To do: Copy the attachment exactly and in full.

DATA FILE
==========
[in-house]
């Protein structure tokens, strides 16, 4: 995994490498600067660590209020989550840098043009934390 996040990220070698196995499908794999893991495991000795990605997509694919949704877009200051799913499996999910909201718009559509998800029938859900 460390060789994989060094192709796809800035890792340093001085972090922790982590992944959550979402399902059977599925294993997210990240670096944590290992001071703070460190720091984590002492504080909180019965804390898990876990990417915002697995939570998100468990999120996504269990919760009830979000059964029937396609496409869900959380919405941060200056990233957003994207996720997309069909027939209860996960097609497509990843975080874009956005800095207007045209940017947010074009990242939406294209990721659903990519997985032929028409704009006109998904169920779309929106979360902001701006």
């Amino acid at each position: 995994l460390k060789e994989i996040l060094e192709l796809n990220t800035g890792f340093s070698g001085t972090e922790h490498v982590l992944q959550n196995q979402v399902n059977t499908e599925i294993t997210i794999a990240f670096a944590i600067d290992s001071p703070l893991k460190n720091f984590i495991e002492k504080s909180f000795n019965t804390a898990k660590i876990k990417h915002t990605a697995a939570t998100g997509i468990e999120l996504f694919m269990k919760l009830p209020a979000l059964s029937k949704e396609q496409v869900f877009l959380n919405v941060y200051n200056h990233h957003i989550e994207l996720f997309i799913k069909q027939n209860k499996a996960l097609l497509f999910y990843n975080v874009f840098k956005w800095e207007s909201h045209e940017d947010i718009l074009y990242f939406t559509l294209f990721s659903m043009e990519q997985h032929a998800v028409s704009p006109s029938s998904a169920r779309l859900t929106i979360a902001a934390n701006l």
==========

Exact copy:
[in-house]
């Protein structure tokens, strides 16, 4: 995994490498600067660590209020989550840098043009934390 996040990220070698196995499908794999893991495991000795990605997509694919949704877009200051799913499996999910909201718009559509998800029938859900 460390060789994989060094192709796809800035890792340093001085972090922790982590992944959550979402399902059977599925294993997210990240670096944590290992001071703070460190720091984590002492504080909180019965804390898990876990990417915002697995939570998100468990999120996504269990919760009830979000059964029937396609496409869900959380919405941060200056990233957003994207996720997309069909027939209860996960097609497509990843975080874009956005800095207007045209940017947010074009990242939406294209990721659903990519997985032929028409704009006109998904169920779309929106979360902001701006």
């Amino acid at each position: 995994l460390k060789e994989i996040l060094e192709l796809n990220t800035g890792f340093s070698g001085t972090e922790h490498v982590l992944q959550n196995q979402v399902n059977t499908e599925i294993t997210i794999a990240f670096a944590i600067d290992s001071p703070l893991k460190n720091f984590i495991e002492k504080s909180f000795n019965t804390a898990k660590i876990k990417h915002t990605a697995a939570t998100g997509i468990e999120l996504f694919m269990k919760l009830p209020a979000l059964s029937k949704e396609q496409v869900f877009l959380n919405v941060y200051n200056h990233h957003i989550e994207l996720f997309i799913k069909q027939n209860k499996a996960l097609l497509f999910y990843n975080v874009f840098k956005w800095e207007s909201h045209e940017d947010i718009l074009y990242f939406t559509l294209f990721s659903m043009e990519q997985h032929a998800v028409s704009p006109s029938s998904a169920r779309l859900t929106i979360a902001a934390n701006l």